Since discovering her power would eventually kill her, much the same as Muse’s power had been killing her, June lived as if she’d been given a fatal cancer diagnosis. She’d been through every stage of grief multiple times but had yet to find acceptance. She’d spent most of her life battling nausea, pain, and food issues. The added anxiety and dread made it worse.
“I still feel gross every morning,” she said. “Maybe it’s progressing faster than Occam said it would.”
Sam squeezed her hand again. “You’ve been under a lot of stress lately. It’s bound to take a toll on you. Everything is going to work out.”
She looked into his eyes. Those dark depths were intense, sincere. He believed that.
“Occam isn’t going to win this game,” he said softly. “And Robbie isn’t going to win his game, either. We’re going to be the winners.”
“I think you’re just feeling smug right now because we’ve finally got a few punches on our scorecard.”
“Or maybe it’s because I’ve finally got you, and you make me feel invincible.”
“Ugh.” She wrinkled her nose. “I thought I was gonna keep the applesauce down.”
He kissed her but didn’t try to smear her lipstick this time. A brief, comforting kiss.
They pulled up in front of Tribune Tower on Michigan Avenue. June’s heart raced. The beat quickened even more when she took in the crowds gathered outside.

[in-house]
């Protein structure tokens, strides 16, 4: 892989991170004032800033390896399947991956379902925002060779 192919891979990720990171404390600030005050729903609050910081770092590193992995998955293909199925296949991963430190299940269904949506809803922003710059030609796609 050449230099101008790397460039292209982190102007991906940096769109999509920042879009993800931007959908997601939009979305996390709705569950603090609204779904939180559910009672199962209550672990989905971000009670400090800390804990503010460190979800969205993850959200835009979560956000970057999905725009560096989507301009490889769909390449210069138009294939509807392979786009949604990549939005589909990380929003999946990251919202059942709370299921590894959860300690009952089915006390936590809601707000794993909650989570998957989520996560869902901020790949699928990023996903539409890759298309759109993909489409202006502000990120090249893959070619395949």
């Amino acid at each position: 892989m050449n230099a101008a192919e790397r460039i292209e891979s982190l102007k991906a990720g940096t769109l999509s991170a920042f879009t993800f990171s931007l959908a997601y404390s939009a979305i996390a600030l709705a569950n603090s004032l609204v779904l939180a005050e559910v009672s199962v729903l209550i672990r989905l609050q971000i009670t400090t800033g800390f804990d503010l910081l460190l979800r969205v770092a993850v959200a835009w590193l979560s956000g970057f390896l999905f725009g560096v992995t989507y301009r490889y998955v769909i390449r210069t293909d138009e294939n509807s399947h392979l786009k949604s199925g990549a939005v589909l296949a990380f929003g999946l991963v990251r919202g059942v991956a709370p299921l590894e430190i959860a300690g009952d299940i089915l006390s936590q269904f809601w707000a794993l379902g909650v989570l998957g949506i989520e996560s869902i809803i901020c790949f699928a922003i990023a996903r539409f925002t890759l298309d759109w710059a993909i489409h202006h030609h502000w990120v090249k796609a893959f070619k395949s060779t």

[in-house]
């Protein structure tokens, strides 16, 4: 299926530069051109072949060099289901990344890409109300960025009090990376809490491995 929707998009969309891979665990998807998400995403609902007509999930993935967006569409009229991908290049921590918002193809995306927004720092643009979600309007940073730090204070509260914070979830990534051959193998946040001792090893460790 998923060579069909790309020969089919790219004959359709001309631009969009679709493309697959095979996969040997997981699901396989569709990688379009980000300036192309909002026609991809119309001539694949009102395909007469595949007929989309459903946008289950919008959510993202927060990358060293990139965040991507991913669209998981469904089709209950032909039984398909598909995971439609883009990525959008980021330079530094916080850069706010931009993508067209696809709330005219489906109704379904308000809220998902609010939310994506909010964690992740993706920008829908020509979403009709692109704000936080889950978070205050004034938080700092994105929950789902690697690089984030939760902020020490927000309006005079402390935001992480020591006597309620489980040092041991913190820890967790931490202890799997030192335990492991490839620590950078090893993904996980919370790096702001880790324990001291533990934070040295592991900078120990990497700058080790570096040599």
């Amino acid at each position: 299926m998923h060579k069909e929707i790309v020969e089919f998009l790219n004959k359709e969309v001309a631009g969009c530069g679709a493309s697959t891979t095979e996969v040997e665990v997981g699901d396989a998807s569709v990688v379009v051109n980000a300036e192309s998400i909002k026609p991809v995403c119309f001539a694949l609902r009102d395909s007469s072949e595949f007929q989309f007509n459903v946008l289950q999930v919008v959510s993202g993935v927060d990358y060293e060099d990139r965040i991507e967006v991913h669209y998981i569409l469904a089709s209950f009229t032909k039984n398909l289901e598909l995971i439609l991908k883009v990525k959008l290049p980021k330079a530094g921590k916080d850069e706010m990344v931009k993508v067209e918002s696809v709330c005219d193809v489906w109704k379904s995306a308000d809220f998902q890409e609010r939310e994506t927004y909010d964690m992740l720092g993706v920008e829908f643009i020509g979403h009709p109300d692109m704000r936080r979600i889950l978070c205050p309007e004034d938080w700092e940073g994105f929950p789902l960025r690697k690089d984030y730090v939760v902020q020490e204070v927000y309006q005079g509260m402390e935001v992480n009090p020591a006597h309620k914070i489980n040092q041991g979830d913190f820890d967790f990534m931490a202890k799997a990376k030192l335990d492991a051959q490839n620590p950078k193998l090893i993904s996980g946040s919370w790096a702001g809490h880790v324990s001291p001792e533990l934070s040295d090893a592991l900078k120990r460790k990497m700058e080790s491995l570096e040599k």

People packed the sidewalks around the building, stretching down the street and across the bridge spanning the Chicago River. One lane had been blocked off and filled with police cars. The police were positioned everywhere, along the barricades cordoning off the crowds, around the building’s entrance, in the street itself.
“Oh my God.” June stared wide-eyed. “Are they serious?”
Sam was practically vibrating. “Finally, the city is in our favor.”
She had attended a press conference once before, when Jason was being held by the Institute, in a ploy to get him back. She was now filled with the same horrifying nervousness as back then, her chest tightening so much she could barely breathe. Attention from huge crowds was not something she craved, yet since coming to Chicago that was all she seemed to get.
“You’re gonna do all the talking, right?” she asked in a small voice.
“Have you met me?”
Aaron got on his cell phone. “We’ve arrived. Pulling up now in the Aston Martin.”
June took a deep bracing breath, trying to open her chest up. Her pounding heart rattled all the wind out of her.